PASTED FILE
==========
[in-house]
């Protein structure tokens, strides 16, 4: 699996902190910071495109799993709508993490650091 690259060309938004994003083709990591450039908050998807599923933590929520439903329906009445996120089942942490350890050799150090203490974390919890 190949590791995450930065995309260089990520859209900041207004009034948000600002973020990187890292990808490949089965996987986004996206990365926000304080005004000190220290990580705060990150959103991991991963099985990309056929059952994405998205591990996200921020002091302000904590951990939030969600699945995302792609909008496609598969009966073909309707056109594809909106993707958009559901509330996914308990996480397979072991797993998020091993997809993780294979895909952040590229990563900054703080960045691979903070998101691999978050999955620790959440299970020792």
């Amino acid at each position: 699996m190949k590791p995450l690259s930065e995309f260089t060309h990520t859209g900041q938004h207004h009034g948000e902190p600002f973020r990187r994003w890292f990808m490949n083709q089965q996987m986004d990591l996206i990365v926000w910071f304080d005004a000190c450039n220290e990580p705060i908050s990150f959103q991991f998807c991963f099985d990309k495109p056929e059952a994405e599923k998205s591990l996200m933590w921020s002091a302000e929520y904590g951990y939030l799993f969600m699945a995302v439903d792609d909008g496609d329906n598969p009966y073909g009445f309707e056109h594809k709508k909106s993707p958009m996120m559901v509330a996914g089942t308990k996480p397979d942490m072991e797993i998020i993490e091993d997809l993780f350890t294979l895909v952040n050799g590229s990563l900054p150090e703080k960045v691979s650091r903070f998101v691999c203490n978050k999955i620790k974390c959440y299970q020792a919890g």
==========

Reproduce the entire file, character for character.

[in-house]
């Protein structure tokens, strides 16, 4: 699996902190910071495109799993709508993490650091 690259060309938004994003083709990591450039908050998807599923933590929520439903329906009445996120089942942490350890050799150090203490974390919890 190949590791995450930065995309260089990520859209900041207004009034948000600002973020990187890292990808490949089965996987986004996206990365926000304080005004000190220290990580705060990150959103991991991963099985990309056929059952994405998205591990996200921020002091302000904590951990939030969600699945995302792609909008496609598969009966073909309707056109594809909106993707958009559901509330996914308990996480397979072991797993998020091993997809993780294979895909952040590229990563900054703080960045691979903070998101691999978050999955620790959440299970020792």
């Amino acid at each position: 699996m190949k590791p995450l690259s930065e995309f260089t060309h990520t859209g900041q938004h207004h009034g948000e902190p600002f973020r990187r994003w890292f990808m490949n083709q089965q996987m986004d990591l996206i990365v926000w910071f304080d005004a000190c450039n220290e990580p705060i908050s990150f959103q991991f998807c991963f099985d990309k495109p056929e059952a994405e599923k998205s591990l996200m933590w921020s002091a302000e929520y904590g951990y939030l799993f969600m699945a995302v439903d792609d909008g496609d329906n598969p009966y073909g009445f309707e056109h594809k709508k909106s993707p958009m996120m559901v509330a996914g089942t308990k996480p397979d942490m072991e797993i998020i993490e091993d997809l993780f350890t294979l895909v952040n050799g590229s990563l900054p150090e703080k960045v691979s650091r903070f998101v691999c203490n978050k999955i620790k974390c959440y299970q020792a919890g």